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A bike shop that comes to you: Pedal to the People

Updated: May 24

Founder and CEO Adam Clark with his mobile bike shop

I met recently with Adam Clark, Founder and CEO of Pedal to the People. A strong advocate for biking, Adam founded Pedal to the People in 2009. His innovative approach to a bike shop is the Uber for bike repairs - instead of customers coming to the shop, he comes to you! Here are some excerpts from the interview...

Tell us about Pedal to the People

Many people in the city don't ride a bicycle because they are afraid. We try to overcome that by going directly to the people, like a doctor coming to your house. By showing up for people, we are trying to help them feel more comfortable and lead by example. We also help them become more comfortable with their bike. We show them how to make it work.


What services do you provide?

People ask where is the shop? The mobile shop has everything we need to service a bike. If we need something special we can order it. We do fleet repair, especially for people working in buildings in the loop. We come out to people to provide road side assistance such as fixing a flat. We also teach classes.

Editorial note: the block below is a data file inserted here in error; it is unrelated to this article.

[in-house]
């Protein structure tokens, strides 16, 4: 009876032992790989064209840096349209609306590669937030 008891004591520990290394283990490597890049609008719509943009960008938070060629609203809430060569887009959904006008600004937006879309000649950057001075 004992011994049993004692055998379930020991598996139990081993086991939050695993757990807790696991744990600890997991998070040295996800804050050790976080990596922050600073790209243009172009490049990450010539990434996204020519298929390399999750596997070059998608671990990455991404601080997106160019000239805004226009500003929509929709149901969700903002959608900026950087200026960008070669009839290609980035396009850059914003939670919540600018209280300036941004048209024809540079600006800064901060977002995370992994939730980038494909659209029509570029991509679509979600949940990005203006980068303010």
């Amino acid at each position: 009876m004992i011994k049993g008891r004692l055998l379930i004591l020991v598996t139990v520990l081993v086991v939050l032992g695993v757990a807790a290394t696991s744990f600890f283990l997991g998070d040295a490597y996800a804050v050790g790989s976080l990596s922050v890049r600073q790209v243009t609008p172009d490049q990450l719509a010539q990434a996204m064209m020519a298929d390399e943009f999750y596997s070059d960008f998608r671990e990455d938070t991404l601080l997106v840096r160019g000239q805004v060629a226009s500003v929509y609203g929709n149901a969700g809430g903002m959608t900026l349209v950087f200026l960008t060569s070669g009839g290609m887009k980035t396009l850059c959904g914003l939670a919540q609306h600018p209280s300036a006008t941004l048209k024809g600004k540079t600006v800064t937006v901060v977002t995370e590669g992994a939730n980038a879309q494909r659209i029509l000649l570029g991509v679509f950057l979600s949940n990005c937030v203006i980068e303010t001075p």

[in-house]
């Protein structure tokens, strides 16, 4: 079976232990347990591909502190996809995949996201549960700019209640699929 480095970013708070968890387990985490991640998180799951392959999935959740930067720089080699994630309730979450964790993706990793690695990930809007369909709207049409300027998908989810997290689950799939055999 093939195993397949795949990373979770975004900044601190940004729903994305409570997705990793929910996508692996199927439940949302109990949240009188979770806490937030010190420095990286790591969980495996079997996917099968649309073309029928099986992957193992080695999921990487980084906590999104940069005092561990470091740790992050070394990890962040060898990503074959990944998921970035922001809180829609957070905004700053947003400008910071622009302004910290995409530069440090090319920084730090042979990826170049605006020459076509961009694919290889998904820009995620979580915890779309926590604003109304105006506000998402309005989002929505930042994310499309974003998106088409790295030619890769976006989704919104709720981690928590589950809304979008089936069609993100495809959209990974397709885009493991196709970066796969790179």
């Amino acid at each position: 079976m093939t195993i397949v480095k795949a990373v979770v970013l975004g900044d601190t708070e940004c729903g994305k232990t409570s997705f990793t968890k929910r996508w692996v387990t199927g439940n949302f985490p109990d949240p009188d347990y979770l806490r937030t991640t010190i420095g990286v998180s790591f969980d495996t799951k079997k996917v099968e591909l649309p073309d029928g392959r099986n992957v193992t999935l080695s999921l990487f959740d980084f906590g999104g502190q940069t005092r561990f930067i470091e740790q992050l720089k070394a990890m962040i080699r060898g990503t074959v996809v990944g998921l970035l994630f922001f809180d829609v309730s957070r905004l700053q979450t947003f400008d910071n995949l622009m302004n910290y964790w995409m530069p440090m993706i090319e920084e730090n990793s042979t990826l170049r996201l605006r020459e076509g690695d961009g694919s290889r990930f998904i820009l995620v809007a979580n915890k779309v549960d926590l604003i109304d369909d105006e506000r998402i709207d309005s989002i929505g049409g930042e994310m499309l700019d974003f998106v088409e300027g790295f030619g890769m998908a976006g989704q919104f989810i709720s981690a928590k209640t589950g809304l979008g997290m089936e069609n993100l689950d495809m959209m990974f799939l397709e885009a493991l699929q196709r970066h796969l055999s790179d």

Why did you start Pedal to the People?

We are dedicated to the freedom and mobility made accessible by the bicycle. I've had a passion for the bicycle since I was a kid, I wanted to have a deeper connection with the people riding the bikes and why they were

Who are your customers?

We help all ages and types of people. In fact, our customers are everyone but the stereotypical bike racer.

What is the best way to connect with you?

Visit our Facebook page

What is your favorite bike?

You really can't be happy unless you have seven bikes! I have four ride-able ones and I like them all!

Riding the bikes. our mission is to make cycling more accessible. In order to do that I wanted to go to the person and have a one to one connection with the person and their bike, thus Pedal to the People.

Bike Commuting in Chicago

I asked Adam what changes he has seen in bike commuting in Chicago. He replies, "for starters, there are significantly more riders today." Adam says this as we look out at the street and watch bike commuters pass by regularly. He continues, "nowadays, people look at bikes as more than just a device to get you from point A to point B." And this is where Adam's passion shines through." I consider myself a bicycle advocate. I want to make it more accessible for everyone." He's involved in several initiatives to improve accessibility and is keen on raising awareness on how cycling can be a more legitimate form of transportation. He concludes, "anything you do to promote cycling is good." Amen to that!

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